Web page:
Comments Suck and You Probably Write Too Many

I often hear that we need more and better comments in the code we write. In my experience at previous companies as well as at Qvault, we often need better comments, we rarely need more, and often we need less. Before you crucify me for my sacrilege, let me explain.

#1 – Incorrect Comments

Incorrect documentation is worse than no documentation, and redundant documentation is worthless. Let’s remove the chaff. Developers typically (and rightly) take the path of least resistance when trying to figure out what a piece of code is doing. When provided a function with a comment, many developers will read the comment instead of reading the code itself, especially if the function is long and complex. Let’s take a look at this trivial example:

// replace changes all the commas in the text to colons
func replace(s string) string {
	strings.Replace(s, ",", " ", -1)
}

When another developer decides to use this function, they expect that commas will be replaced by colons. As this code clearly shows, however, the commas will be replaced by spaces. Because of the incorrect comment, a reader may take the comment at its word and introduce a bug, they may “fix” the comment and leave an existing bug, or they may “fix” the code and introduce a new bug. The point is, a bug is very likely to be produced if the reader isn’t careful.

The solution would be to give the function a more descriptive name and delete the comment entirely.

func replaceCommasWithSpaces(s string) string {
	strings.Replace(s, ",", " ", -1)
}

#2 – Redundant Comments

It would have been strictly better to omit the comment in the example above entirely. The developer would have been forced to go to the single source of truth (the code) and would have interpreted the meaning correctly.

Comments and documentation should, to some extent, follow the DRY principle (don’t repeat yourself). If the code clearly states what is happening, why add a comment? If functionality changes then two things need to be updated! If the code doesn’t clearly state what is happening, then a developer’s first instinct should be to make the code more readable, not to add a comment.

Redundancy is also quite simply a waste of time. Developers remain best-utilized writing code, architecting systems, and creating tests. We should only write documentation when absolutely necessary.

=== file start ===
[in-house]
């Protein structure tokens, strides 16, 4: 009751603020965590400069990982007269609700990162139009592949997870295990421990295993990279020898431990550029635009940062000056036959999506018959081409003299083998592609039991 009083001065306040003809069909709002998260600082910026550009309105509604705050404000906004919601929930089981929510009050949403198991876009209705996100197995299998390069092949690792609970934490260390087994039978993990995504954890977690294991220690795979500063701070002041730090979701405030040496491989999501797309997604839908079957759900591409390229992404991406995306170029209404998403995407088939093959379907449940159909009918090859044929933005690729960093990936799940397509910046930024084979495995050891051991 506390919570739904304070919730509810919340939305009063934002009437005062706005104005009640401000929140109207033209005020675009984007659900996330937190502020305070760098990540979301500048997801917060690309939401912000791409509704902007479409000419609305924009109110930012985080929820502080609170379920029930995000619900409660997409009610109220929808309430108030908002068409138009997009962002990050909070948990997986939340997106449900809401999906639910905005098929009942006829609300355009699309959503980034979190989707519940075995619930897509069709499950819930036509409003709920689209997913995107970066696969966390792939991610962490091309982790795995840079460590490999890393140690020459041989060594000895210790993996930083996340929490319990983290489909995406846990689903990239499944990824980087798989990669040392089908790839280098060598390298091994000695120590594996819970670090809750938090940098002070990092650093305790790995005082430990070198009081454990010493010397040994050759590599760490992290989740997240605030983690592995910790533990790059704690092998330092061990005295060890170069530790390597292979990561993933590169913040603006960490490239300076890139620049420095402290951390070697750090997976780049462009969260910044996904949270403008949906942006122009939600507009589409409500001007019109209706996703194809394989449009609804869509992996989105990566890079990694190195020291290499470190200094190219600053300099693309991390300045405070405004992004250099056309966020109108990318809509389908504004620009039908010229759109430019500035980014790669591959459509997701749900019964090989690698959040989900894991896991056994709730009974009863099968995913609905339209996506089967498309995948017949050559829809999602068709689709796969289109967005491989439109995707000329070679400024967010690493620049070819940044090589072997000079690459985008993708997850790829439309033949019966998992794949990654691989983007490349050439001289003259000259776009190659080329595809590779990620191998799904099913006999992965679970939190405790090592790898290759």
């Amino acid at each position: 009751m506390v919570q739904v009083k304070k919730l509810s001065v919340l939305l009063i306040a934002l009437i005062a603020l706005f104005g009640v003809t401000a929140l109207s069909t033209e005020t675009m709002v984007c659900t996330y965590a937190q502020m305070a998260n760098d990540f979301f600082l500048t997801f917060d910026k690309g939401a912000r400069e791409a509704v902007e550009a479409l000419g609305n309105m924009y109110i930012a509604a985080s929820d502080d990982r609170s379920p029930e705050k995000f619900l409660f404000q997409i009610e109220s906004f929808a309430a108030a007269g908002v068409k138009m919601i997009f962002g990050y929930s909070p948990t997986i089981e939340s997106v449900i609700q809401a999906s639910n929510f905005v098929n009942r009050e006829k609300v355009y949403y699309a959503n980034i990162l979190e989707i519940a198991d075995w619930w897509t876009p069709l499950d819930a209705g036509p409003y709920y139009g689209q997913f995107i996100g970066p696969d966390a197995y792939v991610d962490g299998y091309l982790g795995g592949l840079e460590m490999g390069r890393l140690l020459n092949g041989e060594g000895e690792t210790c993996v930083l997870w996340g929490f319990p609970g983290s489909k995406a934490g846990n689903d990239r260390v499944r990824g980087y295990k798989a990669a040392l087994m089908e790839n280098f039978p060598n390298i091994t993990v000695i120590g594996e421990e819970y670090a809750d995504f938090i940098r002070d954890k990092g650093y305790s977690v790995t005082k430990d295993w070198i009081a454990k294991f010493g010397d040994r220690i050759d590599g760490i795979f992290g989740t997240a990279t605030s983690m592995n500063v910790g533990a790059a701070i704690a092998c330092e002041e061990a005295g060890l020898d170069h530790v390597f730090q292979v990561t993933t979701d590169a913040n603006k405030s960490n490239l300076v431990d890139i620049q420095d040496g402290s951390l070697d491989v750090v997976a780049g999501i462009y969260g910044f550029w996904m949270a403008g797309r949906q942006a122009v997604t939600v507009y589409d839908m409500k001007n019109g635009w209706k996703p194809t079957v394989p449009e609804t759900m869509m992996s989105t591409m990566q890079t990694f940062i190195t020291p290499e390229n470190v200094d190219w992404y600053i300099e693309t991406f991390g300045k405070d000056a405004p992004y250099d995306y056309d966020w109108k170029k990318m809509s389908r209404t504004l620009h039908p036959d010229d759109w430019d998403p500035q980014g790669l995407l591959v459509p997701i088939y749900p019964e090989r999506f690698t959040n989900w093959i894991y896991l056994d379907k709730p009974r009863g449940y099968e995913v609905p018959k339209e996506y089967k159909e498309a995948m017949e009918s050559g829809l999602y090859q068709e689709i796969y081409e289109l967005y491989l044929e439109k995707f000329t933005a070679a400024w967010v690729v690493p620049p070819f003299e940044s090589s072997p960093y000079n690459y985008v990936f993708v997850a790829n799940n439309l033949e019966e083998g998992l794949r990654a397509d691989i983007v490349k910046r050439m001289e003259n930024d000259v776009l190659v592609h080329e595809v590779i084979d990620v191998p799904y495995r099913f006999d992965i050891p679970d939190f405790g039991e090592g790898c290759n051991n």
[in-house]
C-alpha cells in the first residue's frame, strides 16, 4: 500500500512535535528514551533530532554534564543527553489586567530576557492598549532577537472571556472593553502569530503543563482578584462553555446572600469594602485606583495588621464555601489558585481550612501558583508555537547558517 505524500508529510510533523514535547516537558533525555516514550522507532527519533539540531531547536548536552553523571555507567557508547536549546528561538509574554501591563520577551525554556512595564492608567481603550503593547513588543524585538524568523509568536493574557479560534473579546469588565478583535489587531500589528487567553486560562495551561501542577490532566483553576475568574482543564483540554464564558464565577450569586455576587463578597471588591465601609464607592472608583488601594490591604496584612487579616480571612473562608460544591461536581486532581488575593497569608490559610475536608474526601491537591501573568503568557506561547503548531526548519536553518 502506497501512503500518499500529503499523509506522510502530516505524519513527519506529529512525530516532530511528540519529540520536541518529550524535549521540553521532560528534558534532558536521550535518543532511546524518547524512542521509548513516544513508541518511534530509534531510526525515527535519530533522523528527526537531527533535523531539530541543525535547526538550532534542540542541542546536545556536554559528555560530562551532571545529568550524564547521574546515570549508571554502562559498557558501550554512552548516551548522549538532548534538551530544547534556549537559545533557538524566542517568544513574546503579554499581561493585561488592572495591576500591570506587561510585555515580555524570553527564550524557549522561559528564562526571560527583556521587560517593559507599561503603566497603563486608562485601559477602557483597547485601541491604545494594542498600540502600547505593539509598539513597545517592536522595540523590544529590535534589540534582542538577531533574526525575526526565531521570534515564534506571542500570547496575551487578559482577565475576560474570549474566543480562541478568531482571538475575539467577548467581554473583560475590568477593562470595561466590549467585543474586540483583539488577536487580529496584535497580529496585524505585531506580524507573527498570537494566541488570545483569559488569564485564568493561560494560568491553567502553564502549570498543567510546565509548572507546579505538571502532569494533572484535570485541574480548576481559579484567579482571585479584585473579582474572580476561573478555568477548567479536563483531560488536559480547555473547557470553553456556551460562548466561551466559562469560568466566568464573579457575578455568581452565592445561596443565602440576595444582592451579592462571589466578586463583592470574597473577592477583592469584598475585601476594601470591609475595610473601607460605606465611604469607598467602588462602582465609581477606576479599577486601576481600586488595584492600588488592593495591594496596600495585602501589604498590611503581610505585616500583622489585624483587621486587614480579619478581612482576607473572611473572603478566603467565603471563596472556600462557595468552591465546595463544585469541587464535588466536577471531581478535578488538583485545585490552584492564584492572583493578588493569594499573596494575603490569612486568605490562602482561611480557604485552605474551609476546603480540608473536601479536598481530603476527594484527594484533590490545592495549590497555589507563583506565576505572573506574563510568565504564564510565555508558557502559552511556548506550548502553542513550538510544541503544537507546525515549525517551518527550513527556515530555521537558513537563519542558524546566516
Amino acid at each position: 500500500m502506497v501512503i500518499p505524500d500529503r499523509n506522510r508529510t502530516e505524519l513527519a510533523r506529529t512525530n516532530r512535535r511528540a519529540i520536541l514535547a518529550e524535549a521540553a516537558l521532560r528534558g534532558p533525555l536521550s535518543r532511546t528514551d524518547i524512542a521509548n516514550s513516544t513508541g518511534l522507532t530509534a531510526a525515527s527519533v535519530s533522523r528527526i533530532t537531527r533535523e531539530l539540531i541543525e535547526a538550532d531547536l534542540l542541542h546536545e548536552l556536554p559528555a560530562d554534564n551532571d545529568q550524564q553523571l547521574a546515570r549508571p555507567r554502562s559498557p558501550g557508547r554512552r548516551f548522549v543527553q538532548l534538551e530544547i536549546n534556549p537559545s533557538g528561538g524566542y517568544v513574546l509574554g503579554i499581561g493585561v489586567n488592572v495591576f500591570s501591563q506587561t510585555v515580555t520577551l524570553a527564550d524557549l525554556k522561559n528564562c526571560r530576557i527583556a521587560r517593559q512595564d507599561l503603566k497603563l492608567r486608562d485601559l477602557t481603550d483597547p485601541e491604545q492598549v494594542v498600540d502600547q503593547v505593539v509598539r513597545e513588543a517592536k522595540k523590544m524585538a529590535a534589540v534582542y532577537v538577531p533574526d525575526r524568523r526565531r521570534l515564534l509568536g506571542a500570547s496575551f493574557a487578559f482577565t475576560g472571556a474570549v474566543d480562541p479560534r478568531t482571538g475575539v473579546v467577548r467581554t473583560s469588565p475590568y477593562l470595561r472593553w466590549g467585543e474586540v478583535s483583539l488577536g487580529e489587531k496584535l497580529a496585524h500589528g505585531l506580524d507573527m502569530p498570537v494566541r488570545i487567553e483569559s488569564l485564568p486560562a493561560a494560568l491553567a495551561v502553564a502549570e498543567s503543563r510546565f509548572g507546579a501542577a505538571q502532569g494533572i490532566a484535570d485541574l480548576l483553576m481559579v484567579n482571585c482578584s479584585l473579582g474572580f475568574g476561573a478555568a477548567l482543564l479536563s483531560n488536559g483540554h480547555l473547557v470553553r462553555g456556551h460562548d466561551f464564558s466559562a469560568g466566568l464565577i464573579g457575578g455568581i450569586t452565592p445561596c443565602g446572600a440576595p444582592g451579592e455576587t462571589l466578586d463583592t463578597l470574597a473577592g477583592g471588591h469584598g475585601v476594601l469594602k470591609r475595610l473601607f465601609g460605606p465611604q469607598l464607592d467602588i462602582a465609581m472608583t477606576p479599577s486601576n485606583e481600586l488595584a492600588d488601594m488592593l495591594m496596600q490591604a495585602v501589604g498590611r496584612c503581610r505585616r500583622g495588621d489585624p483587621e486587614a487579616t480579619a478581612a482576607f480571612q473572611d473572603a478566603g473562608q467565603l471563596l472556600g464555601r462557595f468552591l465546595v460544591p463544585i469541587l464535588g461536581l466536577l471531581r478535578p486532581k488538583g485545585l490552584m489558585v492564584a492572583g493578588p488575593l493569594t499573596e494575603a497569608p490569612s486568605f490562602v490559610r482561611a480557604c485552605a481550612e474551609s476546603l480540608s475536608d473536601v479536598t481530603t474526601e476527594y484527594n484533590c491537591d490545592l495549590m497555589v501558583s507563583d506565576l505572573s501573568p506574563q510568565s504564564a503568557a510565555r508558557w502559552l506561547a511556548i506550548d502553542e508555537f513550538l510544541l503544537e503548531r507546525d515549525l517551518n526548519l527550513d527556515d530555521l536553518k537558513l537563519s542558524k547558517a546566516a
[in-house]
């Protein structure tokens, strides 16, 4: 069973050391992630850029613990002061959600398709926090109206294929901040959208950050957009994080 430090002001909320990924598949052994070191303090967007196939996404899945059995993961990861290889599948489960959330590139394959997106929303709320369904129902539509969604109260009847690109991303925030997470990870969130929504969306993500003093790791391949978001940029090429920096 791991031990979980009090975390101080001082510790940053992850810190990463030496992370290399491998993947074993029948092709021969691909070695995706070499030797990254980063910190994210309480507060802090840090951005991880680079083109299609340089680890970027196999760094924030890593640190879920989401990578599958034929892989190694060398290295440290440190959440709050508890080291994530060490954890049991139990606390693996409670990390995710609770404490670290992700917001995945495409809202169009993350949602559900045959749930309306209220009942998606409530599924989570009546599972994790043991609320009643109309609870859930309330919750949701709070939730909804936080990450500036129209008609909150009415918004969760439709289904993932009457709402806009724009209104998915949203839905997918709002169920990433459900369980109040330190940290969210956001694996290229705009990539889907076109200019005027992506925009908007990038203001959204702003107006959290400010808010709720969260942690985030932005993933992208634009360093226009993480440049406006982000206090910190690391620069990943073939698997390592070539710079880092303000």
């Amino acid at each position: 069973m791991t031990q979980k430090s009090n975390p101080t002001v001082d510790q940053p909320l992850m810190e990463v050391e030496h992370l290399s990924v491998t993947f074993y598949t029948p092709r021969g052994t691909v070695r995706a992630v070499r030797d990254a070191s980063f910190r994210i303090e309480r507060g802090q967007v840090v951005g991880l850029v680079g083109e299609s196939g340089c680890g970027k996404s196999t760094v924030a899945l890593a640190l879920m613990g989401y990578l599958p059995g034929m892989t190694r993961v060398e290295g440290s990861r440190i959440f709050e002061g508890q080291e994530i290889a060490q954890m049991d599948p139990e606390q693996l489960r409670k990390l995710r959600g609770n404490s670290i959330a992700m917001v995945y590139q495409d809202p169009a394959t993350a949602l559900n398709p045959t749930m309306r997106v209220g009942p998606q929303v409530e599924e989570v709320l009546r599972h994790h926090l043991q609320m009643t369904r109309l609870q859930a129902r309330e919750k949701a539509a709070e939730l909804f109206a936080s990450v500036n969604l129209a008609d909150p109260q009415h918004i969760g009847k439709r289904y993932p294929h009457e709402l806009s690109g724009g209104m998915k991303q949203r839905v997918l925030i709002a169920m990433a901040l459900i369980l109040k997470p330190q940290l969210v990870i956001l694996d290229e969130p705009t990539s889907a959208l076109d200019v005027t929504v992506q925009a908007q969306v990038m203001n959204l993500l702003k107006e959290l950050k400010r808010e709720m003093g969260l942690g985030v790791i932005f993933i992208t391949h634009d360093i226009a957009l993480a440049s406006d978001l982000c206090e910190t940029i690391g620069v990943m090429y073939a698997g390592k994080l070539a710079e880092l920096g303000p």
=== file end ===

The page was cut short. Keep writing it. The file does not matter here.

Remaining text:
#3 – Comments for the Outside World – AKA Documentation

As we try to weigh the necessity of adding a comment to code, we need to take into account that it’s more likely that a comment is needed if it exists at an architectural boundary. For example, when writing a package or library we don’t want the users (other developers) of our code to have to worry about the internal workings. The function and class names along will well-written comments (or API docs as the case may be) should be all they need to understand how to use our APIs. The Go standard library has great examples of this:

// IndexRune returns the index of the first instance of the Unicode code point
// r, or -1 if rune is not present in s.
// If r is utf8.RuneError, it returns the first instance of any
// invalid UTF-8 byte sequence.
func IndexRune(s string, r rune) int {
	switch {
	case 0 <= r && r < utf8.RuneSelf:
		return IndexByte(s, byte(r))
	case r == utf8.RuneError:
		for i, r := range s {
			if r == utf8.RuneError {
				return i
			}
		}
		return -1
	case !utf8.ValidRune(r):
		return -1
	default:
		return Index(s, string(r))
	}
}

#4 – Comments Should Explain ‘Why’ not ‘How’

Comments and documents that explain why something is happening are quite important and don’t apply to any of the previous criticisms I’ve made of comments. Comments that explain how the code works are often redundant and lazy. For example,

func cleanInput(input string){
	input = strings.ReplaceAll(input, "^", "-")
	input = strings.ReplaceAll(input, "?", "_")
	...
}

Here it is clear by reading the code that all instances of carets and question marks are being replaced by dashes and underscores… but why?

func cleanInput(input string){
	// clean input so that it can be used in a regex
	input = strings.ReplaceAll(input, "^", "-")
	input = strings.ReplaceAll(input, "?", "_")
	...
}

A comment that explains that carets and question marks are removed for later use in a regex is an example of a good comment because it’s often hard to express the “why” in code.

Hopefully, these rules of thumb help when you are trying to clean up your code and write better comments. As always, let me know on Twitter if you agree or disagree.

Thanks For Reading!

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